Saturday, January 30, 2021

1987's "Broadcast News" was a "canary in a coal mine." Who knew?

Here's a quick description by The Ringer:

"Broadcast News, the romantic comedy-drama released on December 16, 1987, is among the best movies ever made about journalism. Written, directed, and produced by Brooks, it’s the story of three people working for the Washington bureau of a major television evening news show. As senior producer, Jane Craig (Hunter) has an excellent working relationship and friendship with reporter Aaron Altman (Albert Brooks), a man who has the same intense devotion (obsession) to work. Together they produce the kind of news they believe matters most: investigative, necessary, useful journalism. When Tom Grunick (William Hurt), a very handsome man with very few qualifications or even a basic understanding of the field, is hired by her network as an anchorman, Jane and Aaron are completely unnerved. He is, by all appearances, sincere, kind, perhaps a little too interested in his own insecurities; more importantly, he does not and never has understood the news he reports on. Jane is just as repulsed by Tom as she is into him, while Aaron, who is and perhaps always has been in love with Jane, wants to prove that his kind of news and his kind of love are both intellectually and morally superior."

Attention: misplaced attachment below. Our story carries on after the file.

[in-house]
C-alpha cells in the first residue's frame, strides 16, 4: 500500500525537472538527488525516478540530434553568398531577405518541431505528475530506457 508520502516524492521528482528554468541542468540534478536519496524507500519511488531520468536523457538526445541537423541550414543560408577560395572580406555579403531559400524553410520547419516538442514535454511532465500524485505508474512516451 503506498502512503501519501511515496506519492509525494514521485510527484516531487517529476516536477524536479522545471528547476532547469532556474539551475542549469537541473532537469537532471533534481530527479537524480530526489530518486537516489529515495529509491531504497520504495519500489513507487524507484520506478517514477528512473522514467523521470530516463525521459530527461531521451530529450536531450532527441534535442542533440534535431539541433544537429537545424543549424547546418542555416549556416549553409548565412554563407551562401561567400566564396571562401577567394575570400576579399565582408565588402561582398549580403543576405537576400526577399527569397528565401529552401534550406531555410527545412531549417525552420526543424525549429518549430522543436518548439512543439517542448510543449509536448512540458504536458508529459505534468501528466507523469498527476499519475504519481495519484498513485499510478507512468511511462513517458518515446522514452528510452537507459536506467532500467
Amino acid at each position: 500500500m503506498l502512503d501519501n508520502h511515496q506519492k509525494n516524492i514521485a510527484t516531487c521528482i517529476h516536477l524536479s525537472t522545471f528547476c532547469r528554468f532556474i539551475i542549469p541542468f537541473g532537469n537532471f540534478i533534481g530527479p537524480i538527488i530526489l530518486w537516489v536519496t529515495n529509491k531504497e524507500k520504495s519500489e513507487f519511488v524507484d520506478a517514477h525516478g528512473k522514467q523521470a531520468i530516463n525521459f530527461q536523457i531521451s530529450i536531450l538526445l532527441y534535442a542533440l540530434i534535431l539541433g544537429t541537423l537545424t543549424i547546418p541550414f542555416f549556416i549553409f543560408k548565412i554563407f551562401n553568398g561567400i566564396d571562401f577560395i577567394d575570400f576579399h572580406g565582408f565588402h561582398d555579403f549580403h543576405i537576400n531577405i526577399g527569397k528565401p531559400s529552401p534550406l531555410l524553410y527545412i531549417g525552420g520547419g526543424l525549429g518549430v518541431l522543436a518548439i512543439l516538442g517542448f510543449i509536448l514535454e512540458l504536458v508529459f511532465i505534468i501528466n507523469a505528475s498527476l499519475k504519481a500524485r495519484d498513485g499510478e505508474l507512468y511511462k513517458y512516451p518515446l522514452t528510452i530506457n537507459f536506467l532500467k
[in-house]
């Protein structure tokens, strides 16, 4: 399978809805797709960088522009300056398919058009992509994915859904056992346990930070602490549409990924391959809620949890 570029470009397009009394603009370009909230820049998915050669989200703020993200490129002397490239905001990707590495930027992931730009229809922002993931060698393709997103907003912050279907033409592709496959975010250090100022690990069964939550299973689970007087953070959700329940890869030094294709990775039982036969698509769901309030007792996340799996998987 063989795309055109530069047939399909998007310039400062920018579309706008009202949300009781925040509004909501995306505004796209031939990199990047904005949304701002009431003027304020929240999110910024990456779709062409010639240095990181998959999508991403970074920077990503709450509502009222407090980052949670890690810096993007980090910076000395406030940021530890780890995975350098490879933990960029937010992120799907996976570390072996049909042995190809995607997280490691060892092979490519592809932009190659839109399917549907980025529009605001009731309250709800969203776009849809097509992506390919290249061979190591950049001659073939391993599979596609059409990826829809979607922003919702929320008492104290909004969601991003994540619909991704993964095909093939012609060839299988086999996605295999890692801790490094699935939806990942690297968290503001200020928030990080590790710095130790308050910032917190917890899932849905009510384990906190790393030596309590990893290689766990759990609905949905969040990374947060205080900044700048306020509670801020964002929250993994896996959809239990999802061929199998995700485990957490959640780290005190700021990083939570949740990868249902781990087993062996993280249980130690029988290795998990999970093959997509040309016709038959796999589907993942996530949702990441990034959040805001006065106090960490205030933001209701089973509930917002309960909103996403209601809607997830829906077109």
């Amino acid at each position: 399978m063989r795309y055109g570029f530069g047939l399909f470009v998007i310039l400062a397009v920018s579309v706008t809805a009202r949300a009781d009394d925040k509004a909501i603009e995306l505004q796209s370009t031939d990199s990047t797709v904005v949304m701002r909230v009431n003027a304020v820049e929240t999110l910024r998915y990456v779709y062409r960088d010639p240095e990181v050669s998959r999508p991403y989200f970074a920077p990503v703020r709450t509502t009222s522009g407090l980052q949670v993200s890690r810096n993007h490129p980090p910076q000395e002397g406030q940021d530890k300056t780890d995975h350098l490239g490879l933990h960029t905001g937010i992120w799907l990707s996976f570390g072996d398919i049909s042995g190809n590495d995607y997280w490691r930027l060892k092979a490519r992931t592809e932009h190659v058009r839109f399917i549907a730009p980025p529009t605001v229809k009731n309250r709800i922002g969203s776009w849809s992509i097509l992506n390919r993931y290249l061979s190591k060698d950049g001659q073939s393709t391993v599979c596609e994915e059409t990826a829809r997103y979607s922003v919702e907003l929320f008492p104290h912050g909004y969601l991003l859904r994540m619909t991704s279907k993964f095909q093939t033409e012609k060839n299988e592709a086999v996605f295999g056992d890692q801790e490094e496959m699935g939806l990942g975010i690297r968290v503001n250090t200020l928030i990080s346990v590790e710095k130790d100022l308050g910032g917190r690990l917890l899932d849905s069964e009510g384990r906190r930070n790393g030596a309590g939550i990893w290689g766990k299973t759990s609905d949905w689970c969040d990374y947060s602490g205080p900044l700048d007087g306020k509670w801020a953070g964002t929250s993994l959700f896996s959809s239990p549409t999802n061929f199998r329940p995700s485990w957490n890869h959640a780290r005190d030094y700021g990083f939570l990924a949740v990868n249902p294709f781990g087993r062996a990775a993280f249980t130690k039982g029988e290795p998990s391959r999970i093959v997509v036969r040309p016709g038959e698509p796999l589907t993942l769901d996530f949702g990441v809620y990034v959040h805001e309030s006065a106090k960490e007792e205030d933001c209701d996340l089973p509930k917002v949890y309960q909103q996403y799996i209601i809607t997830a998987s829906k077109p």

To my mind, this is 2016 and 2020 U.S. presidential election politics in a nutshell:  We voters ended up forced to choose between presidential nominees (Hillary Clinton and Joe Biden) who were well-educated, well-informed, skilled, and principled, but not necessarily exciting, and a nominee who was not so well-educated, ill-informed, not particularly skilled, and totally without principle, but charismatic and persuasive.  And a large part of the U.S. population decided that they preferred a good show to actual accomplishments and honesty.

How are folks who are trying to be rational supposed to approach folks who are not necessarily interested in rationalism?  How are people who are trying to be allies of folks who may not be as fortunate as some of us are--due to poverty, prejudice, and/or other challenges--supposed to persuade those who may be a bit short on compassion to give issues of equity and social justice a second look?

The floor is open.

"Canary in a coal mine."


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